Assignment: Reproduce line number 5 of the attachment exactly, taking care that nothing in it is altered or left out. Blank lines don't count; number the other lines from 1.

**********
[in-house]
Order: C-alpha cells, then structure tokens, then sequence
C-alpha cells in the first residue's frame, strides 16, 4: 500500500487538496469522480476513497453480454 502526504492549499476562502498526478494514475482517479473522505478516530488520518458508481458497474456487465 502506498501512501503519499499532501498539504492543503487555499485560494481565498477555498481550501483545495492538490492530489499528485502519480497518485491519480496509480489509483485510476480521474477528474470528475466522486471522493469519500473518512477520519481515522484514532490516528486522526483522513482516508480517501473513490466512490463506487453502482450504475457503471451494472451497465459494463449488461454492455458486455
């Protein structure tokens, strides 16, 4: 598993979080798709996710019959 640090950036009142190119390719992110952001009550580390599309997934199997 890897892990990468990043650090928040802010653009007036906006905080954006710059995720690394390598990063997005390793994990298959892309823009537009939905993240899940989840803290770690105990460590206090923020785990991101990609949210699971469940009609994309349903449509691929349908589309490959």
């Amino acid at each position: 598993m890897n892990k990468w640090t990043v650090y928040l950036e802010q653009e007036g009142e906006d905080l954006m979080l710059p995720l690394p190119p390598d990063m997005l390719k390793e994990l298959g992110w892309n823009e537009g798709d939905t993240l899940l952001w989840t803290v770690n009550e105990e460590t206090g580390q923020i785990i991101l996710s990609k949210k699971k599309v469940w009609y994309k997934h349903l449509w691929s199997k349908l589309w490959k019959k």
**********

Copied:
């Amino acid at each position: 598993m890897n892990k990468w640090t990043v650090y928040l950036e802010q653009e007036g009142e906006d905080l954006m979080l710059p995720l690394p190119p390598d990063m997005l390719k390793e994990l298959g992110w892309n823009e537009g798709d939905t993240l899940l952001w989840t803290v770690n009550e105990e460590t206090g580390q923020i785990i991101l996710s990609k949210k699971k599309v469940w009609y994309k997934h349903l449509w691929s199997k349908l589309w490959k019959k």